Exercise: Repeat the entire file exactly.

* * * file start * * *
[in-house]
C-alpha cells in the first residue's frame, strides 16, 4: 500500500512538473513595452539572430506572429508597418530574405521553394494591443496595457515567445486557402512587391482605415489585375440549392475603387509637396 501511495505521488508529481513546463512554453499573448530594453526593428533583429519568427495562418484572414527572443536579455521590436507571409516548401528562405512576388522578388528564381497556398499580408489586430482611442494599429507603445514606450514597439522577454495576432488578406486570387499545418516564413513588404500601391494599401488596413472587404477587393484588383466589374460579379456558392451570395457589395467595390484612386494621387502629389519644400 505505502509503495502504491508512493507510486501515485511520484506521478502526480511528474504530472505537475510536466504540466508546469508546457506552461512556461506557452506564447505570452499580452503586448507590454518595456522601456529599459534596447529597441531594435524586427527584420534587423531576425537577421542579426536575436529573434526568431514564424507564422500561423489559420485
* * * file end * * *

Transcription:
[in-house]
C-alpha cells in the first residue's frame, strides 16, 4: 500500500512538473513595452539572430506572429508597418530574405521553394494591443496595457515567445486557402512587391482605415489585375440549392475603387509637396 501511495505521488508529481513546463512554453499573448530594453526593428533583429519568427495562418484572414527572443536579455521590436507571409516548401528562405512576388522578388528564381497556398499580408489586430482611442494599429507603445514606450514597439522577454495576432488578406486570387499545418516564413513588404500601391494599401488596413472587404477587393484588383466589374460579379456558392451570395457589395467595390484612386494621387502629389519644400 505505502509503495502504491508512493507510486501515485511520484506521478502526480511528474504530472505537475510536466504540466508546469508546457506552461512556461506557452506564447505570452499580452503586448507590454518595456522601456529599459534596447529597441531594435524586427527584420534587423531576425537577421542579426536575436529573434526568431514564424507564422500561423489559420485